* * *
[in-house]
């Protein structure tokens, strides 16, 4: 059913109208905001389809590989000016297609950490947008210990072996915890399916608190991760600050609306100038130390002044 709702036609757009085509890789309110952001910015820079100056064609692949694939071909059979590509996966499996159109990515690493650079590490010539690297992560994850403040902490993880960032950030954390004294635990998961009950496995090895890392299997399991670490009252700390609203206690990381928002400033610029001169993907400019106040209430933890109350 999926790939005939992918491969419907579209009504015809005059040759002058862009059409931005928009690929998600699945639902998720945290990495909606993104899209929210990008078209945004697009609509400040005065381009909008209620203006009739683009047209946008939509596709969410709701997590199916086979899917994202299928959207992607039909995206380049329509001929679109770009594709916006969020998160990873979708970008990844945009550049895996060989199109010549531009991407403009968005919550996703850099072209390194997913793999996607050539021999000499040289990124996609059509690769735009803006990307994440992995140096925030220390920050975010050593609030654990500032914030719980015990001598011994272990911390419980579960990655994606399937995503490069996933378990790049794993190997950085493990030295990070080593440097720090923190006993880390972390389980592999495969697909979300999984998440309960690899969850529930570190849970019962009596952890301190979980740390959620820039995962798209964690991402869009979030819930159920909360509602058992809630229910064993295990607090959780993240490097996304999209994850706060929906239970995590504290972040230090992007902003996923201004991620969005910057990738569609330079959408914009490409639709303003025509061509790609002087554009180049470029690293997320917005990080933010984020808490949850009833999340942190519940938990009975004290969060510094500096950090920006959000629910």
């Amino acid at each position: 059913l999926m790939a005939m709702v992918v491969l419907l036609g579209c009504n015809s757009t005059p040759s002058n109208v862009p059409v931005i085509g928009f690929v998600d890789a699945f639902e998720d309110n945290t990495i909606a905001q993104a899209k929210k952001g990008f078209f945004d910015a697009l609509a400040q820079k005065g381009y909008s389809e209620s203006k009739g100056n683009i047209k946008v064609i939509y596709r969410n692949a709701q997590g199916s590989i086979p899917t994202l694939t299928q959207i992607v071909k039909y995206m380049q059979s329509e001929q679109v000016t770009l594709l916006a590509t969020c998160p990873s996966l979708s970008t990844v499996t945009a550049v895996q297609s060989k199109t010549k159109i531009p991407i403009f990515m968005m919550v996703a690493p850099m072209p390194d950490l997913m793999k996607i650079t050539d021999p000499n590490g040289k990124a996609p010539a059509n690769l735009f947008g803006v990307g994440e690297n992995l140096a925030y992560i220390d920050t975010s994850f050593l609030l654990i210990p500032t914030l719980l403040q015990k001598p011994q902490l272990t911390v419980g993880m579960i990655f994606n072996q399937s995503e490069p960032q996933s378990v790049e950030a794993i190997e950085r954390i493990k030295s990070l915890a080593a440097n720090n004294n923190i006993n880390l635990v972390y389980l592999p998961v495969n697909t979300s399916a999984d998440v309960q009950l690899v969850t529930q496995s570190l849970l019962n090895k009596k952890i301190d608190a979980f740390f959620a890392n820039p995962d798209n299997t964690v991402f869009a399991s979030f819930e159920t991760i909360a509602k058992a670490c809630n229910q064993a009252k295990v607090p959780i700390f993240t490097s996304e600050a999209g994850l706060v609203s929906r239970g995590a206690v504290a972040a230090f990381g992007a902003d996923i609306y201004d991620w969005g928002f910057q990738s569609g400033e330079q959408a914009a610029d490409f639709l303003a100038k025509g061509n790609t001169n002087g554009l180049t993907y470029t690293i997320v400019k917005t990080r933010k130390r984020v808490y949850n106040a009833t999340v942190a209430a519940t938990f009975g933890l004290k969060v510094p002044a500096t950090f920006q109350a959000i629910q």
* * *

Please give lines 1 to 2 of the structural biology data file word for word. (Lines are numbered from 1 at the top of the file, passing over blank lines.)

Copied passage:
[in-house]
């Protein structure tokens, strides 16, 4: 059913109208905001389809590989000016297609950490947008210990072996915890399916608190991760600050609306100038130390002044 709702036609757009085509890789309110952001910015820079100056064609692949694939071909059979590509996966499996159109990515690493650079590490010539690297992560994850403040902490993880960032950030954390004294635990998961009950496995090895890392299997399991670490009252700390609203206690990381928002400033610029001169993907400019106040209430933890109350 999926790939005939992918491969419907579209009504015809005059040759002058862009059409931005928009690929998600699945639902998720945290990495909606993104899209929210990008078209945004697009609509400040005065381009909008209620203006009739683009047209946008939509596709969410709701997590199916086979899917994202299928959207992607039909995206380049329509001929679109770009594709916006969020998160990873979708970008990844945009550049895996060989199109010549531009991407403009968005919550996703850099072209390194997913793999996607050539021999000499040289990124996609059509690769735009803006990307994440992995140096925030220390920050975010050593609030654990500032914030719980015990001598011994272990911390419980579960990655994606399937995503490069996933378990790049794993190997950085493990030295990070080593440097720090923190006993880390972390389980592999495969697909979300999984998440309960690899969850529930570190849970019962009596952890301190979980740390959620820039995962798209964690991402869009979030819930159920909360509602058992809630229910064993295990607090959780993240490097996304999209994850706060929906239970995590504290972040230090992007902003996923201004991620969005910057990738569609330079959408914009490409639709303003025509061509790609002087554009180049470029690293997320917005990080933010984020808490949850009833999340942190519940938990009975004290969060510094500096950090920006959000629910």